by: Bill Wilcox
If your dog is an important part of your life, you will want to provide the best of care for her so she can enjoy a long and rewarding life. A trip or two each year to your veterinary clinic does not guarantee that your loyal canine will maintain her healthy appearance and youthful spirit. It is you, the dog's owner, who can make the difference between your dog living a long, full life or one of physical disease and health problems.
Many dogs are treated like they are immune from common heath problems - they are NOT! They suffer many of the same health issues that afflict humans; teeth and gum disease, ear infections, toe nail problems, and hair issues, just to name a few.
Well, don't get discouraged, because a few simple and easy grooming practices can help you prevent the premature aging of your pet. Basic personal dog grooming is the key to early recognition of skin and tumor issues, dental problems, and mobility difficulties.
To help you establish a regular dog grooming regimen, the following tips are provided covering five key areas; brushing, bathing, nail trimming, ear cleaning, and dental hygiene.
Brushing Your Dog
Brushing, or grooming, your dog is a great time for bonding with her and providing the physical contact that all dogs desire. This practice promotes a lustrous shine on the dog's coat, whiling eliminating dirt, debris, and dead fur.
This is also the perfect opportunity to examine your dog's skin for fleas and ticks, lumps, cuts, or contusions. And while you're at it, take a moment and examine her ears, eyes, teeth and nails.
Bathing Your Dog
Here is the good news - most dogs only need bathing once a month, unless she likes to play in the rain and mud. If she does get dirty on a regular basis, adjust your bathing schedule accordingly.
A prerequisite to bathing is a good brushing. This loosens up any dead hair or dirt and makes the bathing process much more productive. A good practice is to start bathing your dog as young as possible. Generally start when she is about 14-15 weeks old, or earlier, if they tend to get into messy situations.
Find a good location to bathe your dog, preferably one that is contained and has good drainage. Undoubtedly, water will be spilled or shaken near and far. An enclosed shower or tub is an ideal location, or if your dog is a smaller breed, the kitchen sink can also work.
Wet your dog thoroughly, avoiding her head to keep water out of her eyes and ears. Plug your dog's ears with cotton balls if there is a risk of flooding the ears. Use a dog shampoo and lather up the dog. Be sure to rinse thoroughly and squeeze off the excess water. The face should be washed with a soft, damp cloth. Towel dry your dog, and blow dry if desired, but it is best to keep her confined until dry.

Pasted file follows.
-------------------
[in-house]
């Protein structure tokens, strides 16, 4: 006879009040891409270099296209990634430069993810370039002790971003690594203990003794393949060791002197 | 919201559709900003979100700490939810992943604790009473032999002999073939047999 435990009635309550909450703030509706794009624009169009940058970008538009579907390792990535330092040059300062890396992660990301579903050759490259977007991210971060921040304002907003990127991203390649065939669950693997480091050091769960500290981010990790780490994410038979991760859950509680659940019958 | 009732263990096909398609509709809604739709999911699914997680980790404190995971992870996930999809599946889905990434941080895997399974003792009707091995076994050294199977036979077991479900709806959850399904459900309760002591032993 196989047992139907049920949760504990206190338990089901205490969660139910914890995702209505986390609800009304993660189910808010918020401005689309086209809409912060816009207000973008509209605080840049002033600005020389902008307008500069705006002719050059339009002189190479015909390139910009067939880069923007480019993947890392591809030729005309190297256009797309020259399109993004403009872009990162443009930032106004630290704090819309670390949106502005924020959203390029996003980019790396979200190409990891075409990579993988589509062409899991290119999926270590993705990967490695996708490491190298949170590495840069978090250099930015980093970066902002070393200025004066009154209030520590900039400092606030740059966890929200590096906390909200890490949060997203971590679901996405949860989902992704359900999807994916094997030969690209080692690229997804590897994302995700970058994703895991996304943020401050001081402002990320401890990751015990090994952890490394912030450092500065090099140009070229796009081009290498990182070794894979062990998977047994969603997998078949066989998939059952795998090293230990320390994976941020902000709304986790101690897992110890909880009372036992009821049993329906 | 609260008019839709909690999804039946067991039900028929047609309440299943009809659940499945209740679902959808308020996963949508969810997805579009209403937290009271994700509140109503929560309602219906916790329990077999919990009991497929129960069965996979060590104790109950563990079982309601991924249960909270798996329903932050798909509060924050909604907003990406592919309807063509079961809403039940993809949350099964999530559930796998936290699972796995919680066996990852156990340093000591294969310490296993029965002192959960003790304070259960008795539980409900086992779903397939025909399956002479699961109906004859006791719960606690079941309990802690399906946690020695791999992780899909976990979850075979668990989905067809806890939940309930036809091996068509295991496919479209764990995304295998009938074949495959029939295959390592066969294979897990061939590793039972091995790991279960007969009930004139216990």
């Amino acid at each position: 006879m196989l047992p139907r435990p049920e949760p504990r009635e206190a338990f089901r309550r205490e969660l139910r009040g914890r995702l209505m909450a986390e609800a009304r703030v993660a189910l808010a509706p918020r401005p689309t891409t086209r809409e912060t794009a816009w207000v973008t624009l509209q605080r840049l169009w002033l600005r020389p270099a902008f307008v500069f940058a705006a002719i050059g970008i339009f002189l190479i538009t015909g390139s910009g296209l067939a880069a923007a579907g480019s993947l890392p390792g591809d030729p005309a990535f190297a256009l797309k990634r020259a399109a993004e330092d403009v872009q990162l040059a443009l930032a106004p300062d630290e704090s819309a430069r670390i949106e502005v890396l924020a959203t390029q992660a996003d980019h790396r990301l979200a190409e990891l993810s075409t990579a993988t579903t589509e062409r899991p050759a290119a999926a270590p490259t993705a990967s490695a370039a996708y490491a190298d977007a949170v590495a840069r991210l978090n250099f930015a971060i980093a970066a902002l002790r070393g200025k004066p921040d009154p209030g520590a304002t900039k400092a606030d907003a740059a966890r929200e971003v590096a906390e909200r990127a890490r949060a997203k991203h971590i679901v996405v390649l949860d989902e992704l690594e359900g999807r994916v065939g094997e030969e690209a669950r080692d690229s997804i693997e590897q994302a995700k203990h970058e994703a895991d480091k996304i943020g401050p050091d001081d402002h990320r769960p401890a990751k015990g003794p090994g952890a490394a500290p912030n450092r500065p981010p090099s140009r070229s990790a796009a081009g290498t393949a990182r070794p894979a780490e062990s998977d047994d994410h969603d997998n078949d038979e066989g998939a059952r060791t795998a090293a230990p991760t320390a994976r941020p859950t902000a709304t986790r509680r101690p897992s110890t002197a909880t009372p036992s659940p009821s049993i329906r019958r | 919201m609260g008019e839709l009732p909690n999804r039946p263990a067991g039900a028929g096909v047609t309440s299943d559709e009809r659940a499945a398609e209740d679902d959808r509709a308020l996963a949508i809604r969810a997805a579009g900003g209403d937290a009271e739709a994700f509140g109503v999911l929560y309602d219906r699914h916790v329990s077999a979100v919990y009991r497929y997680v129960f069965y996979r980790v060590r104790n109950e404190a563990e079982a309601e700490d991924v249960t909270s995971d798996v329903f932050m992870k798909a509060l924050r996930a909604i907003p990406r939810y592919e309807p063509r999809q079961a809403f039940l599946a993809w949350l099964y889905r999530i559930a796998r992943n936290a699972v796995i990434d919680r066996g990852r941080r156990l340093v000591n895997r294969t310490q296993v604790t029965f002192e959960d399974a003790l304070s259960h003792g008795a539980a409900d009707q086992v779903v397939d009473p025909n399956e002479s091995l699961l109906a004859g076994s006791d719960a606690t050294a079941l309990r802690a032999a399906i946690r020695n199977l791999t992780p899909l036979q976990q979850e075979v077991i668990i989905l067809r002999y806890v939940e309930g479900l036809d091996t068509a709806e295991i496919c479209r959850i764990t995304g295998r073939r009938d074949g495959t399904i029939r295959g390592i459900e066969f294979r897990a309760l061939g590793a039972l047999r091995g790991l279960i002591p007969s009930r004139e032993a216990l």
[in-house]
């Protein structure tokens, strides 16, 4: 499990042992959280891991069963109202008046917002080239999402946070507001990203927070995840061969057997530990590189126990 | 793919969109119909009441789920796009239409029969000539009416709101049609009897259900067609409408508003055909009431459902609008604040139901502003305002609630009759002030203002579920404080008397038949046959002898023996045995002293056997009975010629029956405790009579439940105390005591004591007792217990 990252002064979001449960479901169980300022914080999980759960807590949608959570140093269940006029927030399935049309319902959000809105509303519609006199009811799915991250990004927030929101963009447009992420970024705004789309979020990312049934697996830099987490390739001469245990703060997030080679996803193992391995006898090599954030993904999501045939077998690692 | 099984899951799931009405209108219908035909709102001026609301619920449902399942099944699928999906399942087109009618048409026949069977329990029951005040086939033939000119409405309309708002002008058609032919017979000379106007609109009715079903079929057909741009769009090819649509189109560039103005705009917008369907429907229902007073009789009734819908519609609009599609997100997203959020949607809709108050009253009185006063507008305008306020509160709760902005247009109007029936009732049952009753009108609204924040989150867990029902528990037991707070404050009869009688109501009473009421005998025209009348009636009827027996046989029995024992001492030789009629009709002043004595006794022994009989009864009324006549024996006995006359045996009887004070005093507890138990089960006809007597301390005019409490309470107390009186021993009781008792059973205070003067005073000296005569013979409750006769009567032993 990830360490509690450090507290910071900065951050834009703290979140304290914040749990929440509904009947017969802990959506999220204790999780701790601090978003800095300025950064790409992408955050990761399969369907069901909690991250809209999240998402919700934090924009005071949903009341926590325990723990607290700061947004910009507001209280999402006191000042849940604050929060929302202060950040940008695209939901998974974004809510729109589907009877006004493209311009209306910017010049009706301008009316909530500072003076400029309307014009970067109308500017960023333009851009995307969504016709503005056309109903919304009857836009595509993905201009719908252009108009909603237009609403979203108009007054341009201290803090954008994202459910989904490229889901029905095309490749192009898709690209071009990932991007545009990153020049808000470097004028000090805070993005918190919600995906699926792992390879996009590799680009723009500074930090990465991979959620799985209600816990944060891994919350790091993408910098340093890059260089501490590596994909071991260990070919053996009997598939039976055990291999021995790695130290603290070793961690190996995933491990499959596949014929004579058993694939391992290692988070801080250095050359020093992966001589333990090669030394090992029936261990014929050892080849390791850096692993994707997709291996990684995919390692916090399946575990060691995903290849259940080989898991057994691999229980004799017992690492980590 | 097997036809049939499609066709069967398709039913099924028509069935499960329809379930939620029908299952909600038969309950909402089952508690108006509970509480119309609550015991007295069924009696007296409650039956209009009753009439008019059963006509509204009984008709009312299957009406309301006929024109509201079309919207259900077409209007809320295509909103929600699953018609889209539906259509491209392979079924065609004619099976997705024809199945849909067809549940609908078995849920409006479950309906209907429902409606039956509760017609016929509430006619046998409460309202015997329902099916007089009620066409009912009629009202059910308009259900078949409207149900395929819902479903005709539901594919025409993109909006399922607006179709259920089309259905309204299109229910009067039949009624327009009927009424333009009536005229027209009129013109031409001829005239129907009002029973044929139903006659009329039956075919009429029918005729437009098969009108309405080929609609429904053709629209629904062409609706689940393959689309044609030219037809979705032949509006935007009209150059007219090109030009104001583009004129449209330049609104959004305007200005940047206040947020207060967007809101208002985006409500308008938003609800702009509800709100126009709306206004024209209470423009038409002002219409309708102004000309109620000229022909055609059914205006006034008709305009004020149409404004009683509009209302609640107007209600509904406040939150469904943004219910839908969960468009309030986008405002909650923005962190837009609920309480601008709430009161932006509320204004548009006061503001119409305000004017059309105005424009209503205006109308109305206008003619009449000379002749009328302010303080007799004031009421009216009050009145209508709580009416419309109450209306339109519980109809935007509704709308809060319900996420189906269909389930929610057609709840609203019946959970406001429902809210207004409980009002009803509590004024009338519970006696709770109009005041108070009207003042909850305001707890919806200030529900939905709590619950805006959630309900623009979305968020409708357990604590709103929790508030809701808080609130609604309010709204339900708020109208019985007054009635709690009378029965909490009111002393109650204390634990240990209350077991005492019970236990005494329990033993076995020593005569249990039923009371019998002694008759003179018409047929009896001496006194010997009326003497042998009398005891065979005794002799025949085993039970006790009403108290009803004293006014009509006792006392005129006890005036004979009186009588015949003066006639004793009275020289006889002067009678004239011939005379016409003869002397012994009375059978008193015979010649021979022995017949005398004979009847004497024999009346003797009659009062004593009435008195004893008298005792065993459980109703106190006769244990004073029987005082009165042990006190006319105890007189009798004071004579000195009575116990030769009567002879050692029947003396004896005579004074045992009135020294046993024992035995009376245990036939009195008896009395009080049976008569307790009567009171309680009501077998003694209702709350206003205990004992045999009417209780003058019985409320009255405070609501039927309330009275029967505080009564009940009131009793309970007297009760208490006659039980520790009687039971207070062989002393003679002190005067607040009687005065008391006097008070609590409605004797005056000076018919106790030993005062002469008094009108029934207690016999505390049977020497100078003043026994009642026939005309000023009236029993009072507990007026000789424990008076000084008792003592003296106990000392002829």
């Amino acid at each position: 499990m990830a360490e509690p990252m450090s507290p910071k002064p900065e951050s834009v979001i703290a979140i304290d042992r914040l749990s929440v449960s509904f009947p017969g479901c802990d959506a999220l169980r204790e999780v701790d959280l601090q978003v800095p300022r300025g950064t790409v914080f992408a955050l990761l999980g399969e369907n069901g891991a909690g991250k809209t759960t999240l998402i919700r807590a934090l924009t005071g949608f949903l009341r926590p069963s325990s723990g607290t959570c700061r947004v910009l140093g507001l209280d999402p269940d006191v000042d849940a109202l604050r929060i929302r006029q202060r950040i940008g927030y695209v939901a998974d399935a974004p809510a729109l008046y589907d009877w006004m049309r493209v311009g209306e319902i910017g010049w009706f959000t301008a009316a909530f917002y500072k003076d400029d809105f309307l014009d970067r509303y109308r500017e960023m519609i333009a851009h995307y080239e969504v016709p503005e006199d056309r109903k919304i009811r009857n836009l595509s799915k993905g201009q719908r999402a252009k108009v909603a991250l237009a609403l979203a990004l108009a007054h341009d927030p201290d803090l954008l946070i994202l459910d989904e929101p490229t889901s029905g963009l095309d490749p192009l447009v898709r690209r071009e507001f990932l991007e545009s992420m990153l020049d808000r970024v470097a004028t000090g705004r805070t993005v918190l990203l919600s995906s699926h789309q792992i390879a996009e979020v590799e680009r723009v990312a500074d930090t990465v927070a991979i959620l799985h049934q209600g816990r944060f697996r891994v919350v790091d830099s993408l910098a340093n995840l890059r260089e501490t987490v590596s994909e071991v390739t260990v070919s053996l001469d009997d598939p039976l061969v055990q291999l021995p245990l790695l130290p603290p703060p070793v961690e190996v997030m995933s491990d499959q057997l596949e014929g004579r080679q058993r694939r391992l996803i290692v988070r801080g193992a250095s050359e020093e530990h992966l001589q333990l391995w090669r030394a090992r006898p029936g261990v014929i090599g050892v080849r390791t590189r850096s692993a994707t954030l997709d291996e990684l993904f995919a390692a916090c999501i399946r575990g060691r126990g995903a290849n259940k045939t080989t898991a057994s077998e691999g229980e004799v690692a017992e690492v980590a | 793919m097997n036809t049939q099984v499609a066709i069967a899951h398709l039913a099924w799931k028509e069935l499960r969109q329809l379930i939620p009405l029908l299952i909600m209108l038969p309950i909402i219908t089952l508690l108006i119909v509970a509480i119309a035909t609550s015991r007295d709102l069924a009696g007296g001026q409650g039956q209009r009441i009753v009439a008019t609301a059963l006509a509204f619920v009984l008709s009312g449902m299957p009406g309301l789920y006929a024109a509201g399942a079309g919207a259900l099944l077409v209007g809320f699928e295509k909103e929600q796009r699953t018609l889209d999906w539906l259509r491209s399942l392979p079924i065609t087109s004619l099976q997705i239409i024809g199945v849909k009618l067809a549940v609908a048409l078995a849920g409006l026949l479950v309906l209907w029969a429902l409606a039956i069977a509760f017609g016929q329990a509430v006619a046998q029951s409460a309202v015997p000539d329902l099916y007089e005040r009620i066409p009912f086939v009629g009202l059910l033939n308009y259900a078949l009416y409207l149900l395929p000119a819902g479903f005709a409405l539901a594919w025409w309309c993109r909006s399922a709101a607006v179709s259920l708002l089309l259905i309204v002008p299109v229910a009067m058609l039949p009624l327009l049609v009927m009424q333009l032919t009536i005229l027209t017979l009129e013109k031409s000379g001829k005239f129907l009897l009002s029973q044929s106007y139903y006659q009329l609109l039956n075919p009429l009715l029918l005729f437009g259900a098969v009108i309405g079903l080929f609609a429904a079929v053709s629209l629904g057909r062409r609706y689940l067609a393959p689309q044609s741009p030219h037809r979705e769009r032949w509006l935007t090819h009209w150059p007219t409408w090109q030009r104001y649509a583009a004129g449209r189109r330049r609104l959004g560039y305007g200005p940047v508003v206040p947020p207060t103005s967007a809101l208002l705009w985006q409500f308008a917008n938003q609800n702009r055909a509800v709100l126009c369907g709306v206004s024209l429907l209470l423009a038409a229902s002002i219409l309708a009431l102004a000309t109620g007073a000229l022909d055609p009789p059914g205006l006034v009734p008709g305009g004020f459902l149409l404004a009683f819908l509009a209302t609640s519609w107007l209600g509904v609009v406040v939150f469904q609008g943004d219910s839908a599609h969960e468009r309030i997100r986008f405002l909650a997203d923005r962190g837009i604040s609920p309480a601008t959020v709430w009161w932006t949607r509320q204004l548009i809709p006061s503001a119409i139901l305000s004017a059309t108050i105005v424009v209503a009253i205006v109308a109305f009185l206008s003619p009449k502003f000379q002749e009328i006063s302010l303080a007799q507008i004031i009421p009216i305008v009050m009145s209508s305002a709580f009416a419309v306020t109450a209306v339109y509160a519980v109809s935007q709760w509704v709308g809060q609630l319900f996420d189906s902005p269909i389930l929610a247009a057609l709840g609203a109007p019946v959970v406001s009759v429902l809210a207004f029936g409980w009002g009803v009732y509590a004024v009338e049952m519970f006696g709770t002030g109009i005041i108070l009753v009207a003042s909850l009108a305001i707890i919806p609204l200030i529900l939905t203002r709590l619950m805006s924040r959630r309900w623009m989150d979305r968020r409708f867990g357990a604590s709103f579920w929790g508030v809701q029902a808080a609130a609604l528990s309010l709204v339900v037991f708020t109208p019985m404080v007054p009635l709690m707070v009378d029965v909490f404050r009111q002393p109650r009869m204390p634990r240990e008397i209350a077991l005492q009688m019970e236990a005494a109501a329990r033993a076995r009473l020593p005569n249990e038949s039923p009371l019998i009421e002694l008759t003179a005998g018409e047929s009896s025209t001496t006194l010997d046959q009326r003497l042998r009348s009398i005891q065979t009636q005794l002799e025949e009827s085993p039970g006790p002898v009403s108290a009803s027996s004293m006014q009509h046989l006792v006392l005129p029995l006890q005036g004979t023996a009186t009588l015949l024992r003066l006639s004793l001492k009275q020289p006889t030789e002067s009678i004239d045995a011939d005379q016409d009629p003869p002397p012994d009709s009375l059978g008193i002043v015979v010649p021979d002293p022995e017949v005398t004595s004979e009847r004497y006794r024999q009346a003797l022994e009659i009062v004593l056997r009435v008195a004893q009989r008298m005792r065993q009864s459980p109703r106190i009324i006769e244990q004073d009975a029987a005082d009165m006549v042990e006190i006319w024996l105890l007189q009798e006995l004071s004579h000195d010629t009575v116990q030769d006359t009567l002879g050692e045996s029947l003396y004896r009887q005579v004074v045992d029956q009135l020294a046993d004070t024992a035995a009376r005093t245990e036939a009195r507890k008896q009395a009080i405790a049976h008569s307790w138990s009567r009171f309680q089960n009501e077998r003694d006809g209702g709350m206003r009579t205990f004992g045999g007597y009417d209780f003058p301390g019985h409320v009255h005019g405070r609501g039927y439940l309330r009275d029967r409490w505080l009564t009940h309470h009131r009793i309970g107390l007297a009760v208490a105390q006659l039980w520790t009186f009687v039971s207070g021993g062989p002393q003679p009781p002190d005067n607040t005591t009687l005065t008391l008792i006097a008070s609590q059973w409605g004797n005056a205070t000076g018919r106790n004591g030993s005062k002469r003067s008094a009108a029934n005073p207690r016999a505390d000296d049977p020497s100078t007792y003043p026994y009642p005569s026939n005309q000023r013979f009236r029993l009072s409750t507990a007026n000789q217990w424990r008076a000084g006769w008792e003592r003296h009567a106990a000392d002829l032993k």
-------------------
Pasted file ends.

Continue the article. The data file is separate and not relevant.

Nail trimming can be a traumatic experience for some dogs. So, it is best to start the nail trimming experience as early as 2-3 months old to let your dog become accustomed to the practice. For puppies, you can often use finger nail clippers to tip the ends of the nails.
If this is just too much for your dog or puppy to handle all in one sitting, you may start with trimming only one paw at a time, giving your dog an extended break between sessions. The key to successful nail trimming is providing your dog lots of praise when she lets you cut a nail. Kind, soothing words of praise will let her know that she is loved and this experience is nothing to fear. Of course, a few dog treats after the session is over can't hurt either.
Inspect your dog's ears often, but only clean them when there is evidence of dirt in the opening or canal. Use a cotton ball, never a cotton swab, to clean the dirt out of the ear. Soaking the cotton ball with a good ear cleaning solution provides the best results. Hydrogen peroxide can be substituted for the cleaning solution, if necessary.
If you notice that the dog's ears are red, swollen, or emit a foul smell, the problem might be more serious and demand veterinary attention. Yeast infections, ear mites, and other ear problems are more easily treated by medications only available from your vet.
Keeping a Bright Smile
As a dog's life span has been extended over the years, it is even more imperative that your dog maintain healthy teeth and gum tissue. You can assist her by brushing her teeth regularly. Start as early in life as possible, to get your dog accustomed to the feel of your finger or brush in her mouth.
Starting with your finger, or a special dog toothbrush fitted for your fingertip, begin massaging your dog's gums and gently rubbing her teeth. Once she has become accustomed to the practice, try using a dog toothbrush, or small soft bristled human toothbrush, with dog-specific toothpaste. Never use toothpaste designed for humans on your dog.
Continuing this practice throughout your dog's life will ensure that she will avoid gum disease, loose teeth, and related eating problems.
These easy-to-follow grooming tips take very little time compared to the years of enjoyment your dog will provide you and your family. Take care of your loving "best friend" and she will certainly return the favor many times over!